Paying tribute to our fallen warriors, a tragic death and a clueless piece of so-called art all highlighted the Week That Was before June 4, 2017. Read on for the latest tales from Indian country.
FALLEN WARRIORS: In honor of Natives who have been killed in battle, ICMN pulled out a tribute from the archives by A&E and Pow Wows Editor Vincent Schilling.
INVISIBLE BUT NOT FORGOTTEN: As Confederate statutes were pulled down in Louisiana, Carolina Castoreno mused about the fact that Native Americans were barely mentioned in the remarks about the suffering wrought by the same racism that led to the statues—and in close proximity to the name of the man largely responsible for the murder of thousands. In the same vein, the public debate over comedian Kathy Griffin’s bloodied Trump head completely lost sight of the routine depiction of Natives in just such a matter, noted Amanda Blackhorse. Where’s the disgust there?
ARTLESS: A two-story gallows structure based, in part, on the hanging of 38 Dakota men in Mankato, Minnesota, was taken down and will be burned after public outrage at the racially and historically insensitive reenactment of a horrific day that should never have happened once, let alone twice. Dakota elders will oversee the dismantling and later the burning of the painfully controversial piece of artwork. Even the decision to get rid of what was supposed to commemorate the grand reopening of the Walker Art Center in Minneapolis drew at least a bit of satire, from ICMN commentator Tiffany Midge.
HOMEGROWN TERROR: Such ire comes with good reason, as the homegrown terror threat on the right is increasing, pointed out guest commentator Arie Perliger. She was referring to the murder of Richard Collins III, an African-American student just days away from graduating Bowie State University, by a white racist.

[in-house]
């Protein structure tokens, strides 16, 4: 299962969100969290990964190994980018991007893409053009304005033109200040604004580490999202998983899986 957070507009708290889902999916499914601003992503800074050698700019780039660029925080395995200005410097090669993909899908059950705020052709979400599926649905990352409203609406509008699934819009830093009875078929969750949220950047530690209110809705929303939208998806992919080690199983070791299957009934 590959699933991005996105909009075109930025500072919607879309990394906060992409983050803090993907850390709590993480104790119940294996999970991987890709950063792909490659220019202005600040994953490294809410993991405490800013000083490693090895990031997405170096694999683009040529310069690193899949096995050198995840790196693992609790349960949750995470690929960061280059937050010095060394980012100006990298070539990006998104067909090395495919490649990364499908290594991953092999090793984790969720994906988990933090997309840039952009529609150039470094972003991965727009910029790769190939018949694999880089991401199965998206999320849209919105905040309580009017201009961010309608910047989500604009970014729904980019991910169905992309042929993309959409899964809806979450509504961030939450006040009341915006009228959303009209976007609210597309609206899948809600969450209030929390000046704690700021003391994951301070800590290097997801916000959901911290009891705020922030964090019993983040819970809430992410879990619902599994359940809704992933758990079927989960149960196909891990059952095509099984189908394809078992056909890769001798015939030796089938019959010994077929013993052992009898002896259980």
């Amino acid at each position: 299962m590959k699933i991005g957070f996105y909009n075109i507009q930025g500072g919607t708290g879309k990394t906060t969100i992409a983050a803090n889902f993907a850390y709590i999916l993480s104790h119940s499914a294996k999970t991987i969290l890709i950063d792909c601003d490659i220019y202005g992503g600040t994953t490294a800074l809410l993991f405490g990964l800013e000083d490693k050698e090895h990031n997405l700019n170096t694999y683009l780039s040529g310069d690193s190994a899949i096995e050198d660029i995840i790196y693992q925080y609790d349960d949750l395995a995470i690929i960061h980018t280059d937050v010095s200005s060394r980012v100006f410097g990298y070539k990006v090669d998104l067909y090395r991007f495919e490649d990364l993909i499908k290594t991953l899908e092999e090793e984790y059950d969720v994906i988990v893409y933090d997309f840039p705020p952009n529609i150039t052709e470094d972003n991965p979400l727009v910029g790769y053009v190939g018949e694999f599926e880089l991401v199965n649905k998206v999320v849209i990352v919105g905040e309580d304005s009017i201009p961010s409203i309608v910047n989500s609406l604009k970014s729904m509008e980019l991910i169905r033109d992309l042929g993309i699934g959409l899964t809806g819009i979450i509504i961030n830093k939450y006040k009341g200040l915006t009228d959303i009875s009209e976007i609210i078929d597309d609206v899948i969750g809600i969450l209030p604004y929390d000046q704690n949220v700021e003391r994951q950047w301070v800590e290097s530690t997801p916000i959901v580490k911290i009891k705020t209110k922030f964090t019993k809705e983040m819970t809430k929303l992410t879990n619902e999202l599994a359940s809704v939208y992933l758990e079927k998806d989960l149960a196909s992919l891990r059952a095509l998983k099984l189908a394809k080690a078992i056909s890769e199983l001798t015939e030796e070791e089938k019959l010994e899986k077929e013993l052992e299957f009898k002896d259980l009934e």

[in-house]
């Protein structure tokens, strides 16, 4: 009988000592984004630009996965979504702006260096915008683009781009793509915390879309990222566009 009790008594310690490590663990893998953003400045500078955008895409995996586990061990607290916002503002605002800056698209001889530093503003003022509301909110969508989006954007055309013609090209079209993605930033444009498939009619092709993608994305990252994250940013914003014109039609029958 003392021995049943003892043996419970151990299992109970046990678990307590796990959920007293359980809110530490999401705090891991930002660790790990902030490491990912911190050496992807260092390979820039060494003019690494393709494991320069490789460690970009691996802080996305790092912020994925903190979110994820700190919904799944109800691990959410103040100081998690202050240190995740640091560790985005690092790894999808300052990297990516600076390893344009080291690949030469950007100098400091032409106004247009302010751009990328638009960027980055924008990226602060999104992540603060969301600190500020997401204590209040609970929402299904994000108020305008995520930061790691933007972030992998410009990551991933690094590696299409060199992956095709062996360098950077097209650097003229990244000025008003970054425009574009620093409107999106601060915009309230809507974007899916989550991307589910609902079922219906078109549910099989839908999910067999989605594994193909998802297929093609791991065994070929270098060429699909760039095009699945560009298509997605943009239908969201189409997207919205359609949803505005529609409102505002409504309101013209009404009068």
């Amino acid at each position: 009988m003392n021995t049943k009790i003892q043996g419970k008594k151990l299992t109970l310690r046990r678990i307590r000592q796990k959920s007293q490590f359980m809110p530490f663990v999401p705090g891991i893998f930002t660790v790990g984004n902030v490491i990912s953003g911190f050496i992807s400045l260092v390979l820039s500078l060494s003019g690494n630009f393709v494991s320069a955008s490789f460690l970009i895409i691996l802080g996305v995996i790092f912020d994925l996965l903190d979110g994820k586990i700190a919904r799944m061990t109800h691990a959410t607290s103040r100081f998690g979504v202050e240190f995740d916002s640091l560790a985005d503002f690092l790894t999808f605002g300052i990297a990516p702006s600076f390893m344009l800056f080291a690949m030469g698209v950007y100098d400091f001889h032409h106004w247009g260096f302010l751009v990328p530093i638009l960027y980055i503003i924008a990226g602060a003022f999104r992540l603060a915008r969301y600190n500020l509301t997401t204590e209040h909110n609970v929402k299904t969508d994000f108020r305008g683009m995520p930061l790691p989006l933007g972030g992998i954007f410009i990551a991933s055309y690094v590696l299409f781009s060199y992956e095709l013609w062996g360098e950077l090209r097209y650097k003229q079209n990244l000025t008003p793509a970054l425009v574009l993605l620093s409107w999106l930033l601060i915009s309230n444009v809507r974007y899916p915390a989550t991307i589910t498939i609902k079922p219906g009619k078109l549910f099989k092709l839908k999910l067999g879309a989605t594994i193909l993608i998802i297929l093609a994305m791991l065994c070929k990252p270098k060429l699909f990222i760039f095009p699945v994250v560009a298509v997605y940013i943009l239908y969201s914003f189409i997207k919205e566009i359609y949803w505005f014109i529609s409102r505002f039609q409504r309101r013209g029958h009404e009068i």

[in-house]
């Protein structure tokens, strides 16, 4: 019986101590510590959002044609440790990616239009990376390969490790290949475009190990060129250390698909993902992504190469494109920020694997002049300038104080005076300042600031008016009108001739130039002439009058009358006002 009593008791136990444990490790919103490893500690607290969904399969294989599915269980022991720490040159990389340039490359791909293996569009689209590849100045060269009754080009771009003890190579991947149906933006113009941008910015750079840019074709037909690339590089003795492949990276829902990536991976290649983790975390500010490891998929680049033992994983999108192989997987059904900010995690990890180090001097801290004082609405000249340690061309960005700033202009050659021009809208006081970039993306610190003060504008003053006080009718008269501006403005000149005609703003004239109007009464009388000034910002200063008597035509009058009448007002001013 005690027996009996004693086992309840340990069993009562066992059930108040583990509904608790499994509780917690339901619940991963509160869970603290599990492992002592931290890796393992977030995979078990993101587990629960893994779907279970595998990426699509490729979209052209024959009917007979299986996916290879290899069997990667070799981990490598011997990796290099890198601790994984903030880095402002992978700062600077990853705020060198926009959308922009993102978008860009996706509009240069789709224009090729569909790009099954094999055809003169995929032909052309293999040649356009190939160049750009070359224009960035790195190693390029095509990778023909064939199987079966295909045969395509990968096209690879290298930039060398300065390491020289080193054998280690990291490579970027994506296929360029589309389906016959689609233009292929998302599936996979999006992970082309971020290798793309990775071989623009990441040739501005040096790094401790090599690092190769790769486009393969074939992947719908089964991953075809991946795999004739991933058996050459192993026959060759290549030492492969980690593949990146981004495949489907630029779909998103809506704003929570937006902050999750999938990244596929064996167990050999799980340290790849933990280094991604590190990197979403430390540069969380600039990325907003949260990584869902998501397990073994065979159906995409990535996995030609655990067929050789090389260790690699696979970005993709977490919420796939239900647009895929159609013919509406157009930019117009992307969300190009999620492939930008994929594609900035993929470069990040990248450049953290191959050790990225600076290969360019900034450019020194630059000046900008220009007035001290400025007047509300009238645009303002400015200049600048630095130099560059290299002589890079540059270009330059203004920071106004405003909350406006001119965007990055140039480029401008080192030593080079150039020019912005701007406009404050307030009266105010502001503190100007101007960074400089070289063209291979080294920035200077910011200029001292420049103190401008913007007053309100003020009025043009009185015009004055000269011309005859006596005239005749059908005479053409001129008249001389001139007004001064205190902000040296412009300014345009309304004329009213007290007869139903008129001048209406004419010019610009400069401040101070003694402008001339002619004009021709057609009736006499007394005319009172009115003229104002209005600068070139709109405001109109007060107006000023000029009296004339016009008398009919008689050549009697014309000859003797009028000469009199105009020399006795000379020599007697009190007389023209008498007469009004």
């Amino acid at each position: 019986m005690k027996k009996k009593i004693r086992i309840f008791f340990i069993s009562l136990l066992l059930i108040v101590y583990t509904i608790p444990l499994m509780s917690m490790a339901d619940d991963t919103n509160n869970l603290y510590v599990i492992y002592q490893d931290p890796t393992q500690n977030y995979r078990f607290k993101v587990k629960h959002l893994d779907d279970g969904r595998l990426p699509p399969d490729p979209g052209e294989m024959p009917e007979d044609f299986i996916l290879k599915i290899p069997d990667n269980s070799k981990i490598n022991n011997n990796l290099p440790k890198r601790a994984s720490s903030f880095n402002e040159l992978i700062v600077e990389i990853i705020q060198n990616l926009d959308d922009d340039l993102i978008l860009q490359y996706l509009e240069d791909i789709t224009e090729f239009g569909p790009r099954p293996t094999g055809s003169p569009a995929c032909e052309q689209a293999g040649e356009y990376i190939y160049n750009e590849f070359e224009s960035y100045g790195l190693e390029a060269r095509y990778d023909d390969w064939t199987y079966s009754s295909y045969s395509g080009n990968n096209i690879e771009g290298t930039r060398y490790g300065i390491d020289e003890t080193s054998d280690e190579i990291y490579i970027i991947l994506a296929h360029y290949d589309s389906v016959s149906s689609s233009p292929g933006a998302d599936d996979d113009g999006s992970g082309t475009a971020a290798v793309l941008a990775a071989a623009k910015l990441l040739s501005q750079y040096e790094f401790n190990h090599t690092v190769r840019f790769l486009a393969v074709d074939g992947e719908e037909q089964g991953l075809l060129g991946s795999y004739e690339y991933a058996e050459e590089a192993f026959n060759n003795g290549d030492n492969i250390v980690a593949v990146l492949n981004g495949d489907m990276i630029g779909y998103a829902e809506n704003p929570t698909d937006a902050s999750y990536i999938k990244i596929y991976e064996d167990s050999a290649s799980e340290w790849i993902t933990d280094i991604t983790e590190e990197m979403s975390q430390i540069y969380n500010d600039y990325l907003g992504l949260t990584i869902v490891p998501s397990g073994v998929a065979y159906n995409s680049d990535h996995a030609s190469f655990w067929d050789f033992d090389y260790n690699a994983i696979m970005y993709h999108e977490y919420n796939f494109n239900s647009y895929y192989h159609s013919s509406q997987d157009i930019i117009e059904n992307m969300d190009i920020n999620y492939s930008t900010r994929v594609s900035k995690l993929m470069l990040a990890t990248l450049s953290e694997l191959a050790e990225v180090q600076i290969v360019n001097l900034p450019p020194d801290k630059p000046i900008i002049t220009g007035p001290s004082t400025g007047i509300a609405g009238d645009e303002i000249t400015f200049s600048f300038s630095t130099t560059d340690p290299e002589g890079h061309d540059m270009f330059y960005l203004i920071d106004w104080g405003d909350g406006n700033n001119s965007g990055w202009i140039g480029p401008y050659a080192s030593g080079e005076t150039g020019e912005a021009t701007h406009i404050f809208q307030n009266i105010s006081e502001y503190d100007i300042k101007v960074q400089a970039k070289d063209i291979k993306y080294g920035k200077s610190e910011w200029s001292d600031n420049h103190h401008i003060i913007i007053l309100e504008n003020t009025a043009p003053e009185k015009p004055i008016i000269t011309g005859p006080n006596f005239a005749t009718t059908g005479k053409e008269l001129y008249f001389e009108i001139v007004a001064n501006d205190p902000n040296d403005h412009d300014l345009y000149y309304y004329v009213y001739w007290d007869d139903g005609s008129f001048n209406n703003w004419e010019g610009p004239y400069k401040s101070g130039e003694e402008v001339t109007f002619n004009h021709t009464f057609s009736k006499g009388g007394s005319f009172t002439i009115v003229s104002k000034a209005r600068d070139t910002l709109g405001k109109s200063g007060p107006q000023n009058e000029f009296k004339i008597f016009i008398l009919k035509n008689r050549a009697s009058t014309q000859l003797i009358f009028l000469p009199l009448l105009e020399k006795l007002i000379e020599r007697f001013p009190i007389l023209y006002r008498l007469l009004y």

CASE IN POINT: Though it is not yet being called racially motivated, the death of 20-year-old Quinault citizen Jimmy Smith-Kramer at the hands of an enraged white man who deliberately backed over him and a friend with his pickup truck bore striking resemblance to the deaths of two men stabbed by an enraged white man on a train. A suspect was arrested in the case on the Quinault Nation on second-degree-murder charges. Smith-Kramer was celebrating his birthday when he was killed. His friend Harvey Anderson, 19, was hospitalized but later released.
ONE STEP FORWARD … ETC.: Standing Rock Sioux Chairman David Archambault II expressed gratitude at the not-guilty verdict rendered by a jury for his arrest last August 12 on disorderly conduct charges during protests against the Dakota Access Pipeline (DAPL). Meanwhile, oil began flowing, as the tribe vowed to continue its court fight against the approval of the 1,172-mile-long, $3.8 billion pipeline.
DIRECT ASSAULT: In what one indigenous environmentalist termed a “direct assault” on Native peoples worldwide, President Donald Trump announced the U.S.’s departure from the painstakingly reached, historic Paris Climate Agreement. The entire world condemned his move, except for a handful of Republican advisors. Lending credence (as if it were needed) to the adage, “Ice doesn’t care about Republicans or Democrats; ice just melts,” Climate News Network reported on the many ways in which the world’s vanishing glaciers put millions at risk.
CHILD WELFARE: A new study found that Native American babies are far more likely to die from sudden infant death syndrome, or SIDs, than Hispanics, whites, and Asians, with African-American babies also at significant risk. In 2013, more than 175 out of every 100,000 Native and black babies were victims of SIDS, as compared to 84 white, 49 Hispanic and 28 Asian babies. In 1995, there were more than 235 cases of SIDS per 100,000 births in Indian country, according to the study.
ONLY CHRISTIANS NEED APPLY: In passing a law that will enable adoption services to refuse adoptions to non-Christians, Texas has created a situation that could wrest adoptable Native children from their heritage.
SALMON WIN IN COURT: The 9th Circuit Court of Appeals declined to consider the State of Washington’s appeal of a ruling that it must replace culverts that block or hinder fish migration. It marked the end of a 15-year fight to restore and protect Northwest salmon resources.
TOLD YOU SO: The Huaca Prieta archaeological site, in the Chicama Valley on the north coast of Peru, is 200 years older than previously thought by Western archeologists, according to new information from ongoing excavations. This of course is not news to Indigenous Peoples, who know their history goes back much further.
HOME AT LAST: The Ancient One, a long-ago member of the Coleville Tribe, was returned to his home 5,000 years after his death. Kennewick Man’s remains were finally interred at a ceremony with the Colville, Umatilla, Yakama, Wanapum and Nez Perce tribes after a 20-year effort to bring him home.